After months of speculation we finally got some facts from the Bahrain season opener. Red Bull Racing has picked up where it left off last year with the fastest package - that was a dominant pole position and race performance from Sebastian Vettel until his technical hitch. This handed a dream start to Fernando Alonso at Ferrari, and a small slice of history. Winning your first race with Ferrari - just like Kimi Raikkonen and Nigel Mansell - must be a very special feeling.
After pre-season testing my biggest surprise was that McLaren was so far off the pace - a whole second off pole. Lewis Hamilton seemed happy enough with that, and I couldn't believe it when he said he was overwhelmed by the qualifying performance - I think underwhelmed was the word he was looking for! I found that a bit confusing given he is used to winning.
Mercedes looked like it will be there or thereabouts, but has nothing to scare the likes of Red Bull and Ferrari like it did when it was Brawn. Merc is fighting with McLaren for best of the rest, but as always it will be down to who out-develops the competition as the season progresses.
HOW TO BOOST THE SHOW
We all got very excited before the beginning of the season, but Bahrain didn't really deliver much after the start. Now we've lost the variable of qualifying with race fuel loads, we're back to the fastest car qualifying on pole and running at the front. What we don't yet know is the natural ebb and flow of the racing this year, where different tracks, track and air temperatures and different tyre compounds will suit some cars and not others.
There are plenty of things potentially available that could make the racing better, from a tyre compound point of view, more pitstops, boost buttons to allow the engines to rev over their 18,000rpm limit - there's a host of variables if F1 wants to be proactive about the show. I expected to see much more tyre management required of the drivers in Bahrain, but it looked like the tyres were just too good!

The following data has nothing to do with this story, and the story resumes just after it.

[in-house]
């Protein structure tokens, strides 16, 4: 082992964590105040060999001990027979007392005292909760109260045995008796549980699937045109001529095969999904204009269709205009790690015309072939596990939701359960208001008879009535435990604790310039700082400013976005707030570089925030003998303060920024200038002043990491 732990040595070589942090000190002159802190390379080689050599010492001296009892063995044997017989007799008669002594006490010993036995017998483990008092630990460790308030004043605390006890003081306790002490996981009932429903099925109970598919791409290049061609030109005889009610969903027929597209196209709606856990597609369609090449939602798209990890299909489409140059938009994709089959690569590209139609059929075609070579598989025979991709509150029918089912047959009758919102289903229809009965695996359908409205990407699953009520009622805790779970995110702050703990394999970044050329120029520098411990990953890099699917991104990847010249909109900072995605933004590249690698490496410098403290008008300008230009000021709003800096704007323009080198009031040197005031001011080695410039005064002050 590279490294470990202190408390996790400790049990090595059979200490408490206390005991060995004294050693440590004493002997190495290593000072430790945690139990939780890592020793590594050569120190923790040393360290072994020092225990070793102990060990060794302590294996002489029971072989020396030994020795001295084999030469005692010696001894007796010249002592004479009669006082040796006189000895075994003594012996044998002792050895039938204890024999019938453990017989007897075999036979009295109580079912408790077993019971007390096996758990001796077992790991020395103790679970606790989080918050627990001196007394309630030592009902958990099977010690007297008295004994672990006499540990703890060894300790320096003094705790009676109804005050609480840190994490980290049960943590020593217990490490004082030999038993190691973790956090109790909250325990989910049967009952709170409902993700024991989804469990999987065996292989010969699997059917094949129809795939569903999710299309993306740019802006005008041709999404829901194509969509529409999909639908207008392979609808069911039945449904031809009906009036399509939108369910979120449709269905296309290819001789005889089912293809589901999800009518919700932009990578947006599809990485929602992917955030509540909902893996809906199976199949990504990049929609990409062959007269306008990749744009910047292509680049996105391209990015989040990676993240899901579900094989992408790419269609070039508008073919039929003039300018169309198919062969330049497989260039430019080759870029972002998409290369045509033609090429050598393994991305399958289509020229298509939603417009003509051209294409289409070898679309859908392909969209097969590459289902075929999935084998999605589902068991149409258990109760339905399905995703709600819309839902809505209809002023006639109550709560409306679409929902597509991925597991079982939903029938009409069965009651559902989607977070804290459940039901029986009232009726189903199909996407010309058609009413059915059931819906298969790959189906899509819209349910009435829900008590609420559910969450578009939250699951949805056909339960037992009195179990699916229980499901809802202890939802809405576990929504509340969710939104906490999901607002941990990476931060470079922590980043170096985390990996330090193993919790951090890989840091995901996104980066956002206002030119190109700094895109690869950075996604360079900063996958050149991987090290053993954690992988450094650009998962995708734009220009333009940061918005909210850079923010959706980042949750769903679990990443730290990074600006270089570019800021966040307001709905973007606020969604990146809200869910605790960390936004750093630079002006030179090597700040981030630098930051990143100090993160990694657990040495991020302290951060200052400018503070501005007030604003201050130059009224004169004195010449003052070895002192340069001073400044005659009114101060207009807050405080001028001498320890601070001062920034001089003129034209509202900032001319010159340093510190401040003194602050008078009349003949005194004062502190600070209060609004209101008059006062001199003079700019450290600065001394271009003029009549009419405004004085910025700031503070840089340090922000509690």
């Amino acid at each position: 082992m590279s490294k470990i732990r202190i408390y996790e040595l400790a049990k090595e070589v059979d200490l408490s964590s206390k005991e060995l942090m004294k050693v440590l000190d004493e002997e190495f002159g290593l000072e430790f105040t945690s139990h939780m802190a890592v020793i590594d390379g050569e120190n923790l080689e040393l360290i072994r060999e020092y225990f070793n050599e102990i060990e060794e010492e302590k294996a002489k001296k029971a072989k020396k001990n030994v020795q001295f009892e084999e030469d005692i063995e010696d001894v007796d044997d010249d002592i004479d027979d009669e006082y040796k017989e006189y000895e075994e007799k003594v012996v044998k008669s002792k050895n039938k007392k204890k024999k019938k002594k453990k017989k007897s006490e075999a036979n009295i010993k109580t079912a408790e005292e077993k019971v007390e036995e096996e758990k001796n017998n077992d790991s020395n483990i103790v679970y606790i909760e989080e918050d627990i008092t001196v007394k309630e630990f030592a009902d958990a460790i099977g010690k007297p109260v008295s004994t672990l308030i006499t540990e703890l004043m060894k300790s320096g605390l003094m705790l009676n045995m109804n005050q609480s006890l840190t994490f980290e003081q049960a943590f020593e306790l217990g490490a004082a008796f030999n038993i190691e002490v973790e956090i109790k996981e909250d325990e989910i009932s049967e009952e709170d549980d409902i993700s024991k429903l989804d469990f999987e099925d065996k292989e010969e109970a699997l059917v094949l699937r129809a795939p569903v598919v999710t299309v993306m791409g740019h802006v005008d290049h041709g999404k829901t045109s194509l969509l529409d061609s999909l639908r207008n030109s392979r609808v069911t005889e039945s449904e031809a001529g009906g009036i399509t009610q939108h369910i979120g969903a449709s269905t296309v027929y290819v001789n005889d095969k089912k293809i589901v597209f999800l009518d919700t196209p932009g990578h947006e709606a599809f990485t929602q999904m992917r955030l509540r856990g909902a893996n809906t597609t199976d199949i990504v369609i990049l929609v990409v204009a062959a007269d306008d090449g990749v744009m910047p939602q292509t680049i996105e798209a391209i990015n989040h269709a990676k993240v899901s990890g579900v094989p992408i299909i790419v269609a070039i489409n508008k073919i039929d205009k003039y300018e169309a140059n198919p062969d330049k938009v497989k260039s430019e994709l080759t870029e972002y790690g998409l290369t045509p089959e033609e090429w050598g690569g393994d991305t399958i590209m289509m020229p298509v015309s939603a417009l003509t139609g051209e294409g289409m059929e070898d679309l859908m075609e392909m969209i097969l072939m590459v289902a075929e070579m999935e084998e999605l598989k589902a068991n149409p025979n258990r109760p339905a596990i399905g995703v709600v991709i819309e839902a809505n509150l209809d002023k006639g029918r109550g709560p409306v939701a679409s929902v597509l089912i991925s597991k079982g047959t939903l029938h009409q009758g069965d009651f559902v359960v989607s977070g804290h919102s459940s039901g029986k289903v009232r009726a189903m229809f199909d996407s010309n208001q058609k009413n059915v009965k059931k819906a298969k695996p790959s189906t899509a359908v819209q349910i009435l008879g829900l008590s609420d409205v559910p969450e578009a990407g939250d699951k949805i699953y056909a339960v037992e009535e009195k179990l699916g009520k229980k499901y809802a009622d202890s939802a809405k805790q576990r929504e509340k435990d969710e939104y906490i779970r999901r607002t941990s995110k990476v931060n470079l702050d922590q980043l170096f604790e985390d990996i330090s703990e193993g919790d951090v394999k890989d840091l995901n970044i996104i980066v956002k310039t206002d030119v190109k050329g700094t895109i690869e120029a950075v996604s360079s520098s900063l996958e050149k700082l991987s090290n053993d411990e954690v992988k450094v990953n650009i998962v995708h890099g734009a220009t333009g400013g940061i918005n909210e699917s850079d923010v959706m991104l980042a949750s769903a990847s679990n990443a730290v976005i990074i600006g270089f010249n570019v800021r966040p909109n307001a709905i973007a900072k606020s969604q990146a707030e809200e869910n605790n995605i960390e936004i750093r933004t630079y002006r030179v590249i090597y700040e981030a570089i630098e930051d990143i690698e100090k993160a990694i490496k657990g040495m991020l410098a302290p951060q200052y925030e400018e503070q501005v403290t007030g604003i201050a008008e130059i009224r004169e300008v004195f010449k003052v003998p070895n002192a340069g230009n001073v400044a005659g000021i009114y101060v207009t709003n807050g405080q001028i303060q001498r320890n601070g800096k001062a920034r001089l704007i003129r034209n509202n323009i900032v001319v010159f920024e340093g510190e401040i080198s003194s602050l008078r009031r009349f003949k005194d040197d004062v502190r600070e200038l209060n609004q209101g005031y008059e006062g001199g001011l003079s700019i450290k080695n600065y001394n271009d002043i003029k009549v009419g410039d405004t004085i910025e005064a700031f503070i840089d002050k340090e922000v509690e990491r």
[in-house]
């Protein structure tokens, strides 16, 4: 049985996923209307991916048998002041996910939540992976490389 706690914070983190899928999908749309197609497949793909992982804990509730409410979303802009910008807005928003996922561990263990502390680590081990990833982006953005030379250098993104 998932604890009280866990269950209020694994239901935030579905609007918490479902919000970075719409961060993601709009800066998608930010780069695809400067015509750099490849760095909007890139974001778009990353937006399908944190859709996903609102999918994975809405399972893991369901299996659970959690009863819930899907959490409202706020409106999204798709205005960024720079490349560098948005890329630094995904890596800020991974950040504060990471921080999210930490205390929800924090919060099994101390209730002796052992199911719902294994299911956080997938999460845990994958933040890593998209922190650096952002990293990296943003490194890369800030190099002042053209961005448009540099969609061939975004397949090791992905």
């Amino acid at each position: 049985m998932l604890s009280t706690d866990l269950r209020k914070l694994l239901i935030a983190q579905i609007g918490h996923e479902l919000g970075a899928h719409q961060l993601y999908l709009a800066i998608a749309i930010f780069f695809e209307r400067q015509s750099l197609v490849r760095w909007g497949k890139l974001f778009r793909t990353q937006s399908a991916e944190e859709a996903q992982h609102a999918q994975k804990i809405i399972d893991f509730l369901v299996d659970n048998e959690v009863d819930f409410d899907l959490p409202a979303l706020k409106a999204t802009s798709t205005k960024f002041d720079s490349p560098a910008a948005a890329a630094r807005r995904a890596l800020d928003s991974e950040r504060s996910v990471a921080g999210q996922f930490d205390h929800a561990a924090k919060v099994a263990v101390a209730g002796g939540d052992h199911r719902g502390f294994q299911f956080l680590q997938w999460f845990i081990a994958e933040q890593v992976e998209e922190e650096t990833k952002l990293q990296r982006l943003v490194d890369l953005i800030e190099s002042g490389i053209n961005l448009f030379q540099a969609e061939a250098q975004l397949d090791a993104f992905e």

As long as the softer tyre is able to handle the extra 160 kilos of fuel for a decent race stint, there won't be any big differences in the strategies. We need more variation in the tyres to allow for that, and their grip levels should be totally exhausted by the end of a grand prix. A tyre war would inevitably spice that up nicely...
WHO NEEDS A BIG WEEKEND
Melbourne is a very important race for Mark Webber, and not just because it's his home grand prix. The first weekend was far from perfect for him, and because his qualifying didn't work out he was mired in traffic throughout the race. He doesn't need me to tell him; he knows he needs a solid weekend to bounce back and deliver a performance.
If he's going to use what looks like a very good car for a championship challenge, clearly he has got to match or beat Sebastian. That won't be lost on him - ditto Renault, which needs to keep on top of its suppliers to avoid a repetition of the spark plug problem that cost Red Bull the race in Bahrain. You simply can't afford poor reliability in F1; grands prix are difficult to win and they have lost one already.
Like Mark, Jenson Button will know he's got to get his act together, put himself in a position where he can make his mark in his team, and not allow Lewis to sit in his comfort zone. McLaren also has some work to do in terms of car development, but we saw how much it improved last season and at least it's coming from a far higher level than this time last year.
Finally, Michael Schumacher isn't used to a team-mate beating him comprehensively. Sure there was always going to be some rustiness on his part, but I think Nico Rosberg has certainly earned his respect. It's going to be fascinating to see how he reacts in Melbourne.
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